So it has been almost 3 weeks and a full box of pods since I have been using the new OmniPod system and thought I’d get a review out there for those who may be interested. The first users that I know of were Melissa and Sarah that provided reviews as well. I did start with a failed pod on my first try. And I admit I was a bit concerned after that happened. However it must have been a fluke since the rest have worked just fine.
The biggest difference, in my opinion, are the pods. They are significantly smaller, thinner and lighter as advertised to be. Are they still somewhat bulky? Sure. You cannot compare it to an infusion set. However, compared to the original pods, there is a noticeable difference.
Keep in mind that the original pods never bothered me in terms of getting in the way or showing through clothes. But who doesn’t want a smaller, lighter pod to wear? There is a new pink insert on the top of the pod that should be noticeable if the cannula is inserted properly. They also changed the cannula color to light blue to be more visible after being inserted. I however, find the blue cannula to be no more visible than the clear on the original pods since they also changed the housing edge of the pod to black. Maybe it’s my vision but also not a big deal.
The PDM also went through a makeover. It looks different on first glance since it’s black and not blue. Other than that, it’s the same size with the same buttons on the front to operate it. Nothing new to learn there. There were many additional confirmation screens added to various functions of the PDM. The main one you will notice immediately is the PDM ID screen.
You must set a name and color for that screen and this will come up every time you turn the PDM on or enter a test strip for a BG test. It can be a small pain in the rear to do this constantly but I have gotten mostly used to it. I did not see the need for a safety feature like this however after viewing the training video, I can understand the need for it in say families that have multiple pod users.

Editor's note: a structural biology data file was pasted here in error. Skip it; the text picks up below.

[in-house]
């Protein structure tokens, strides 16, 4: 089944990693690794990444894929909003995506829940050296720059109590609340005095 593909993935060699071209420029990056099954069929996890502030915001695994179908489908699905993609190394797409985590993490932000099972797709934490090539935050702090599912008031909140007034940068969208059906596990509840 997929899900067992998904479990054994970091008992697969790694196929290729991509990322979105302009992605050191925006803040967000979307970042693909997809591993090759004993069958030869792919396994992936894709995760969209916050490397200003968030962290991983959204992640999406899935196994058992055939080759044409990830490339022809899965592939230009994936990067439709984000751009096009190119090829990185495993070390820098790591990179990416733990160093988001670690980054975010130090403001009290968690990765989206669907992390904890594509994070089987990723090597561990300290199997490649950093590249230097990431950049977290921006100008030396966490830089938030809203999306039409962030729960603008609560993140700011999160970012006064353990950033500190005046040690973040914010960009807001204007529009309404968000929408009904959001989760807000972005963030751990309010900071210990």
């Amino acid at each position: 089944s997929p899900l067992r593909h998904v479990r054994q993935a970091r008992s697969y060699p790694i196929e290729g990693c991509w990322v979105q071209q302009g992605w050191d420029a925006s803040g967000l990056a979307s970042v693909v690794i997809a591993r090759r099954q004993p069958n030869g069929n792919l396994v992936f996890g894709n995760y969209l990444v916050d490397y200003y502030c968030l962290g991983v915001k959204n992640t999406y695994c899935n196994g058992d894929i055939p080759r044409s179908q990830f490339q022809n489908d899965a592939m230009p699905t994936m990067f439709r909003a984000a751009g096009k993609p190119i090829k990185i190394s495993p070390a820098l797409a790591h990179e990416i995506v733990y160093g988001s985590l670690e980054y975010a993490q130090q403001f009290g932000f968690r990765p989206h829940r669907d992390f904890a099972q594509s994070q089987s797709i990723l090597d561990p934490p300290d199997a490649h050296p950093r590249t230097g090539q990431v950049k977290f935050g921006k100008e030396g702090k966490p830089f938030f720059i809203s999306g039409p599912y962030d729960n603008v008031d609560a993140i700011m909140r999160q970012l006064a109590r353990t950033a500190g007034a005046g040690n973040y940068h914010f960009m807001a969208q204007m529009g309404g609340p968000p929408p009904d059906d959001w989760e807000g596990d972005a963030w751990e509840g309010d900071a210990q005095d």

There is a reminder an hour and a half after a new pod is activated to test your BG.
The IOB (insulin on board) calculation has not only changed but is also now visible on the status screen, something I am extremely happy with. There are times when this information is invaluable and one should not have to scroll through various menus or screens to find it. Readily available – the way it should be.
In the original system, IOB was calculated only with correction boluses. With the new system, when the suggested bolus calculator is turned on, it will account for both correction and meal boluses for insulin on board.
There are also two new screens during the pod change process. One showing more explicitly how to remove the pod’s needle cap and one showing how to properly apply the new pod.
There is a new vibration mode for alerts. I have most of the alerts/reminders turned off so the beeping of the PDM was never a bother to me. But I still appreciate having this new option. The functionality of the new PDM is not totally different. And I think that can be a good thing for many. Mainly a few new steps to get accustomed to, which I have already.
Overall I think the changes made by Insulet to the OmniPod system were good ones. And I look forward to more positive changes to their system in the future. Although hopefully the next ones will not take so long for us to see.
*Please note that since I am a current user of the OmniPod, I have not yet been upgraded by Insulet but instead purchased the new PDM out of pocket from a diabetes supply distributor. I expect to still be officially transitioned at some point.